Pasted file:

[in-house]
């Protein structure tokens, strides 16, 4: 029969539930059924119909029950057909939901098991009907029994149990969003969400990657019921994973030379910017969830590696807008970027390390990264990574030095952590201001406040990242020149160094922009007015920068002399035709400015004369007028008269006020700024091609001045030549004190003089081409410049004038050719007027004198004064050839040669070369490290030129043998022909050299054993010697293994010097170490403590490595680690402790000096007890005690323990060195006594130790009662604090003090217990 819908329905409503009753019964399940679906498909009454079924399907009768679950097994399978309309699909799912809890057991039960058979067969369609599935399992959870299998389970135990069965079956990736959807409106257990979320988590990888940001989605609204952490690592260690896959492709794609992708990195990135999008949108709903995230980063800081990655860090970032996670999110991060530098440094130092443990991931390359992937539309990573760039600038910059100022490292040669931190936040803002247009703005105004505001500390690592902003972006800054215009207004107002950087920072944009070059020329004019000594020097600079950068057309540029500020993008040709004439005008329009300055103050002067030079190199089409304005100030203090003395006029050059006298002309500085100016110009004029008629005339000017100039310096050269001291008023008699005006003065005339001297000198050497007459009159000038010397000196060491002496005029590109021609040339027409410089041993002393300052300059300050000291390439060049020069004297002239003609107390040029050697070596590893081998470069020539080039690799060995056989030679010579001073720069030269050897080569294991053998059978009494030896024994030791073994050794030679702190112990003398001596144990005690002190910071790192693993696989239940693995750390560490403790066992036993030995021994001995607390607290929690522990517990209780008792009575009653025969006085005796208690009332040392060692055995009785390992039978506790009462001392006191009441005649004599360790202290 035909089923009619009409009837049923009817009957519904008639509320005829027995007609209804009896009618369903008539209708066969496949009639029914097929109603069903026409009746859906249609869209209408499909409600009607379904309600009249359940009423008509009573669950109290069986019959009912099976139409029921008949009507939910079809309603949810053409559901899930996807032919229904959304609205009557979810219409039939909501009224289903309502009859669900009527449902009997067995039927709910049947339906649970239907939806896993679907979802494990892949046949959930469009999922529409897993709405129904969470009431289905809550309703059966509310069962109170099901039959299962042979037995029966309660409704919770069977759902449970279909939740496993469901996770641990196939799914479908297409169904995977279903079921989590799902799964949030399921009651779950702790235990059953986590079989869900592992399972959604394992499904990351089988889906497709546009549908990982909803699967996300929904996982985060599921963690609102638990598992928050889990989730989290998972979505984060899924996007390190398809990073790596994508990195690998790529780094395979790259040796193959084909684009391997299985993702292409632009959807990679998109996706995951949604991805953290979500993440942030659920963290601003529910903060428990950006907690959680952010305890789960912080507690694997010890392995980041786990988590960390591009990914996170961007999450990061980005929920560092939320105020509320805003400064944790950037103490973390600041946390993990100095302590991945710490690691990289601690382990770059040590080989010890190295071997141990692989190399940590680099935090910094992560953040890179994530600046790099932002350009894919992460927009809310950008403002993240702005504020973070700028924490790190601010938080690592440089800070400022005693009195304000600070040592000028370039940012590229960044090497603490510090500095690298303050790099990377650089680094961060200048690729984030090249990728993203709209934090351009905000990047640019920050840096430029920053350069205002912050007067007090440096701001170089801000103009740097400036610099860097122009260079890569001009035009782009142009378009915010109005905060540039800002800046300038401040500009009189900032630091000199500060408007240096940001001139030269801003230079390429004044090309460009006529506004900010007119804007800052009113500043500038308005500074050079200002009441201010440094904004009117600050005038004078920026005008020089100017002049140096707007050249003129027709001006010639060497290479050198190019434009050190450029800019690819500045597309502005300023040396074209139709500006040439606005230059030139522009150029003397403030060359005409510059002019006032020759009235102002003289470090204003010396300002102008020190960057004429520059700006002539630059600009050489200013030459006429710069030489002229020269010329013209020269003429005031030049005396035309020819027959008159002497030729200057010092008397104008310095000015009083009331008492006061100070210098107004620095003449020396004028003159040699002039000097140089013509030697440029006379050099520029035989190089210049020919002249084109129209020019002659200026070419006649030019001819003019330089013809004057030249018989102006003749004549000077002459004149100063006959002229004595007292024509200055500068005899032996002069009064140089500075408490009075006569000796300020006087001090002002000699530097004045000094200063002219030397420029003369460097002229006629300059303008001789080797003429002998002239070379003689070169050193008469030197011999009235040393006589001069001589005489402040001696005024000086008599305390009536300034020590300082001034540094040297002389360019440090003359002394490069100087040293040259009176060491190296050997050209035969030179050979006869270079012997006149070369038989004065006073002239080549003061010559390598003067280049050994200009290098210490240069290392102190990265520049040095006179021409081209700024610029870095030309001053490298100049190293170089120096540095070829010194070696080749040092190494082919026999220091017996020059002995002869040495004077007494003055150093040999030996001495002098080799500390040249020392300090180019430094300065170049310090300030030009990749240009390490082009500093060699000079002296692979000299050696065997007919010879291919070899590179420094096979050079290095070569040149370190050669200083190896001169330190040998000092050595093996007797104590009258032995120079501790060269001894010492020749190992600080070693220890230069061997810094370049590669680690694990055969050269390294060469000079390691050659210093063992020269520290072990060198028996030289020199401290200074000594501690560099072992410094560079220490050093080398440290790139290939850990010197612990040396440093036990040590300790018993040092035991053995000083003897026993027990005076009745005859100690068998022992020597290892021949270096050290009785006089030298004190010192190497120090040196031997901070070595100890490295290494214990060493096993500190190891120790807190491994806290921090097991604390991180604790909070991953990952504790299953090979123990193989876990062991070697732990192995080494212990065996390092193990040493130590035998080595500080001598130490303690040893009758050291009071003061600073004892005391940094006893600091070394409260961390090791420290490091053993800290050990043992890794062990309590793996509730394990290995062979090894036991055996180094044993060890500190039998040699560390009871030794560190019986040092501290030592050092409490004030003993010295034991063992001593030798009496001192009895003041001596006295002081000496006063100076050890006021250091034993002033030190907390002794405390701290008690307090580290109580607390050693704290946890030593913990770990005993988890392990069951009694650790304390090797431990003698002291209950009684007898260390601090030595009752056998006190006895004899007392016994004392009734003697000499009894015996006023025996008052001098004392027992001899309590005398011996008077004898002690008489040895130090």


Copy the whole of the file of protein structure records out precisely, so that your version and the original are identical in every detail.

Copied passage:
[in-house]
């Protein structure tokens, strides 16, 4: 029969539930059924119909029950057909939901098991009907029994149990969003969400990657019921994973030379910017969830590696807008970027390390990264990574030095952590201001406040990242020149160094922009007015920068002399035709400015004369007028008269006020700024091609001045030549004190003089081409410049004038050719007027004198004064050839040669070369490290030129043998022909050299054993010697293994010097170490403590490595680690402790000096007890005690323990060195006594130790009662604090003090217990 819908329905409503009753019964399940679906498909009454079924399907009768679950097994399978309309699909799912809890057991039960058979067969369609599935399992959870299998389970135990069965079956990736959807409106257990979320988590990888940001989605609204952490690592260690896959492709794609992708990195990135999008949108709903995230980063800081990655860090970032996670999110991060530098440094130092443990991931390359992937539309990573760039600038910059100022490292040669931190936040803002247009703005105004505001500390690592902003972006800054215009207004107002950087920072944009070059020329004019000594020097600079950068057309540029500020993008040709004439005008329009300055103050002067030079190199089409304005100030203090003395006029050059006298002309500085100016110009004029008629005339000017100039310096050269001291008023008699005006003065005339001297000198050497007459009159000038010397000196060491002496005029590109021609040339027409410089041993002393300052300059300050000291390439060049020069004297002239003609107390040029050697070596590893081998470069020539080039690799060995056989030679010579001073720069030269050897080569294991053998059978009494030896024994030791073994050794030679702190112990003398001596144990005690002190910071790192693993696989239940693995750390560490403790066992036993030995021994001995607390607290929690522990517990209780008792009575009653025969006085005796208690009332040392060692055995009785390992039978506790009462001392006191009441005649004599360790202290 035909089923009619009409009837049923009817009957519904008639509320005829027995007609209804009896009618369903008539209708066969496949009639029914097929109603069903026409009746859906249609869209209408499909409600009607379904309600009249359940009423008509009573669950109290069986019959009912099976139409029921008949009507939910079809309603949810053409559901899930996807032919229904959304609205009557979810219409039939909501009224289903309502009859669900009527449902009997067995039927709910049947339906649970239907939806896993679907979802494990892949046949959930469009999922529409897993709405129904969470009431289905809550309703059966509310069962109170099901039959299962042979037995029966309660409704919770069977759902449970279909939740496993469901996770641990196939799914479908297409169904995977279903079921989590799902799964949030399921009651779950702790235990059953986590079989869900592992399972959604394992499904990351089988889906497709546009549908990982909803699967996300929904996982985060599921963690609102638990598992928050889990989730989290998972979505984060899924996007390190398809990073790596994508990195690998790529780094395979790259040796193959084909684009391997299985993702292409632009959807990679998109996706995951949604991805953290979500993440942030659920963290601003529910903060428990950006907690959680952010305890789960912080507690694997010890392995980041786990988590960390591009990914996170961007999450990061980005929920560092939320105020509320805003400064944790950037103490973390600041946390993990100095302590991945710490690691990289601690382990770059040590080989010890190295071997141990692989190399940590680099935090910094992560953040890179994530600046790099932002350009894919992460927009809310950008403002993240702005504020973070700028924490790190601010938080690592440089800070400022005693009195304000600070040592000028370039940012590229960044090497603490510090500095690298303050790099990377650089680094961060200048690729984030090249990728993203709209934090351009905000990047640019920050840096430029920053350069205002912050007067007090440096701001170089801000103009740097400036610099860097122009260079890569001009035009782009142009378009915010109005905060540039800002800046300038401040500009009189900032630091000199500060408007240096940001001139030269801003230079390429004044090309460009006529506004900010007119804007800052009113500043500038308005500074050079200002009441201010440094904004009117600050005038004078920026005008020089100017002049140096707007050249003129027709001006010639060497290479050198190019434009050190450029800019690819500045597309502005300023040396074209139709500006040439606005230059030139522009150029003397403030060359005409510059002019006032020759009235102002003289470090204003010396300002102008020190960057004429520059700006002539630059600009050489200013030459006429710069030489002229020269010329013209020269003429005031030049005396035309020819027959008159002497030729200057010092008397104008310095000015009083009331008492006061100070210098107004620095003449020396004028003159040699002039000097140089013509030697440029006379050099520029035989190089210049020919002249084109129209020019002659200026070419006649030019001819003019330089013809004057030249018989102006003749004549000077002459004149100063006959002229004595007292024509200055500068005899032996002069009064140089500075408490009075006569000796300020006087001090002002000699530097004045000094200063002219030397420029003369460097002229006629300059303008001789080797003429002998002239070379003689070169050193008469030197011999009235040393006589001069001589005489402040001696005024000086008599305390009536300034020590300082001034540094040297002389360019440090003359002394490069100087040293040259009176060491190296050997050209035969030179050979006869270079012997006149070369038989004065006073002239080549003061010559390598003067280049050994200009290098210490240069290392102190990265520049040095006179021409081209700024610029870095030309001053490298100049190293170089120096540095070829010194070696080749040092190494082919026999220091017996020059002995002869040495004077007494003055150093040999030996001495002098080799500390040249020392300090180019430094300065170049310090300030030009990749240009390490082009500093060699000079002296692979000299050696065997007919010879291919070899590179420094096979050079290095070569040149370190050669200083190896001169330190040998000092050595093996007797104590009258032995120079501790060269001894010492020749190992600080070693220890230069061997810094370049590669680690694990055969050269390294060469000079390691050659210093063992020269520290072990060198028996030289020199401290200074000594501690560099072992410094560079220490050093080398440290790139290939850990010197612990040396440093036990040590300790018993040092035991053995000083003897026993027990005076009745005859100690068998022992020597290892021949270096050290009785006089030298004190010192190497120090040196031997901070070595100890490295290494214990060493096993500190190891120790807190491994806290921090097991604390991180604790909070991953990952504790299953090979123990193989876990062991070697732990192995080494212990065996390092193990040493130590035998080595500080001598130490303690040893009758050291009071003061600073004892005391940094006893600091070394409260961390090791420290490091053993800290050990043992890794062990309590793996509730394990290995062979090894036991055996180094044993060890500190039998040699560390009871030794560190019986040092501290030592050092409490004030003993010295034991063992001593030798009496001192009895003041001596006295002081000496006063100076050890006021250091034993002033030190907390002794405390701290008690307090580290109580607390050693704290946890030593913990770990005993988890392990069951009694650790304390090797431990003698002291209950009684007898260390601090030595009752056998006190006895004899007392016994004392009734003697000499009894015996006023025996008052001098004392027992001899309590005398011996008077004898002690008489040895130090």